Indonesian Mud Volcano is Collapsing
In 2006, a drilling accident near the city of Sidoarjo, Indonesia caused a large and rapidly growing mud volcano to form. The volcano, named Lusi, eventually went on to become the fastest growing mud volcano in the world, engulfing upwards of 7 square kilometers and forcing 30,000 people from their homes.
New research from Durham University suggests that if the volcano continues erupting at current levels, the area will significantly subside, resulting in the creation of a caldera.
Their research used GPS and satellite data recorded between June 2006 and September 2007 that showed the area affected by Lusi had subsided by between 0.5 metres and 14.5 metres per year.
The scientists found that if Lusi continued to erupt for three to 10 years at the constant rates measured during 2007 then the central part of the volcano could subside by between 44 metres and 146 metres â€“ 26 metres longer than a football pitch.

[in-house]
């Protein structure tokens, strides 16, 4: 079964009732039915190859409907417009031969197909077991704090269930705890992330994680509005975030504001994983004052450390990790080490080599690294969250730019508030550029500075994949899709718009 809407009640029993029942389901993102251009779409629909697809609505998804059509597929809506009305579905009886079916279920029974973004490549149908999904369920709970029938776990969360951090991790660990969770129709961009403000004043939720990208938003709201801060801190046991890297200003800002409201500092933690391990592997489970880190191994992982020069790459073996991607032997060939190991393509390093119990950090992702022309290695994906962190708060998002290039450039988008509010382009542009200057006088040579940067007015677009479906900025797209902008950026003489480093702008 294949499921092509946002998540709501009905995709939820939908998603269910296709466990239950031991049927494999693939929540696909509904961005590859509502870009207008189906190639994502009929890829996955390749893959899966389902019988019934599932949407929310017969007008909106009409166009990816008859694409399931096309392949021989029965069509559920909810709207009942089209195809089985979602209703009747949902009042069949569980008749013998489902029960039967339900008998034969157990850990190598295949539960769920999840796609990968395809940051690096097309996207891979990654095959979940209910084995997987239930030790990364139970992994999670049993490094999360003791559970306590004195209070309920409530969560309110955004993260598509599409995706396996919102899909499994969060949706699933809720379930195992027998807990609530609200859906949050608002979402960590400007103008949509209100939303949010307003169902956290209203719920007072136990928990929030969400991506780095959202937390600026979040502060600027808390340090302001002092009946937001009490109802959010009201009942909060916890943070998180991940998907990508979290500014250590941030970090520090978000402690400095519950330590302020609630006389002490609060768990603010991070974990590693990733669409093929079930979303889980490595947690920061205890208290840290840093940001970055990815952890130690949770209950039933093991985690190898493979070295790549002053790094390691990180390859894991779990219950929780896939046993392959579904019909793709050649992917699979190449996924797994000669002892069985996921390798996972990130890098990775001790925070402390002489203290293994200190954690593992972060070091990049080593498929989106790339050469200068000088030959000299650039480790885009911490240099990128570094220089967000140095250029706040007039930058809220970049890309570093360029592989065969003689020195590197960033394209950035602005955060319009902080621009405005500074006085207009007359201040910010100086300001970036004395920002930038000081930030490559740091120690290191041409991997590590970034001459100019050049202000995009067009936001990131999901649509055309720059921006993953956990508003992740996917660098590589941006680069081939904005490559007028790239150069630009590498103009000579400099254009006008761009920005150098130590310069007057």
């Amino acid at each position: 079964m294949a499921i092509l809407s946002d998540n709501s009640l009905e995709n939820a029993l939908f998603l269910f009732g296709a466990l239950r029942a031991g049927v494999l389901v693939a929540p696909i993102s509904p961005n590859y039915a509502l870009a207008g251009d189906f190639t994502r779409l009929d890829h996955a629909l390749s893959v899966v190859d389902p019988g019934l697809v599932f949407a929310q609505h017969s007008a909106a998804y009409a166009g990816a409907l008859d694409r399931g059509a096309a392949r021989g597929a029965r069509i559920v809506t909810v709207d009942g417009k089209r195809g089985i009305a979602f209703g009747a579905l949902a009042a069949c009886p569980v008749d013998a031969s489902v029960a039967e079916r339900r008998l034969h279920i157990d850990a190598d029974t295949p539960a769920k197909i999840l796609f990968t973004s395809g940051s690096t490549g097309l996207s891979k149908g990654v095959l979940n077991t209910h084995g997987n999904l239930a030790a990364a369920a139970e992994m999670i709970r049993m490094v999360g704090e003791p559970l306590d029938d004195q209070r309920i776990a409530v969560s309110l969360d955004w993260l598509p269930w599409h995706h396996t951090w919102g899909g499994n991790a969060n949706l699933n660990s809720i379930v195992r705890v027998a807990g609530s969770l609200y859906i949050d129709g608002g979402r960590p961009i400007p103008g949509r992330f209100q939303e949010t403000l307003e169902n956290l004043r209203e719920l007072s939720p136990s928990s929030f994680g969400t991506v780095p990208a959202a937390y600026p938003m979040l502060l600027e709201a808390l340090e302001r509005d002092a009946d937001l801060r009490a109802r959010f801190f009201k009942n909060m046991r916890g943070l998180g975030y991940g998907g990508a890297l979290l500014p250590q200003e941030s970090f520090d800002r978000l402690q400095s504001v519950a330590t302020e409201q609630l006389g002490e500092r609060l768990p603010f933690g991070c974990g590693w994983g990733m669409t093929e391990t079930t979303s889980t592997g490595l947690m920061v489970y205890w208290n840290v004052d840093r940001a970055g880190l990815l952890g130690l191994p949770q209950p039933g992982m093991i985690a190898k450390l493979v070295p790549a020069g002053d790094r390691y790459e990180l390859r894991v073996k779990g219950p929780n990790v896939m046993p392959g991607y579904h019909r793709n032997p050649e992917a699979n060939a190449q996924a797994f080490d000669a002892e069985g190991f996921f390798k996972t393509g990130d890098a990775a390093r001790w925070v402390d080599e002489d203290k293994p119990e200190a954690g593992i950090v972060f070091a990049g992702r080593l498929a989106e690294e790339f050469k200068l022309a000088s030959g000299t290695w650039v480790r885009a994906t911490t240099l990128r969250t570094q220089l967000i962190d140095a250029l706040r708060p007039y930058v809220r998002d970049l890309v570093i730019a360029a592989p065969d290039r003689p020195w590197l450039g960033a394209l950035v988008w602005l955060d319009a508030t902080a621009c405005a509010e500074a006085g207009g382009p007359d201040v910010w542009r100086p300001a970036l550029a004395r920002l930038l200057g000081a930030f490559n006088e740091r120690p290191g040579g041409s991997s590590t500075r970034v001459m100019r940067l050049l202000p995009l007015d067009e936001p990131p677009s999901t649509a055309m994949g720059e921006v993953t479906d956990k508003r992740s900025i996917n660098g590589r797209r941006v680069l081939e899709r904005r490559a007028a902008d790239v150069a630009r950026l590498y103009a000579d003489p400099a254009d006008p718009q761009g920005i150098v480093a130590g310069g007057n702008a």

They propose the subsidence is due to the weight of mud and collapse of rock strata due to the excavation of mud from beneath the surface.
Their study has also found that while some parts of Sidoarjo are subsiding others are rising suggesting that the Watukosek fault system has been reactivated due to the eruption.
We previously wrote about this eruption last year.
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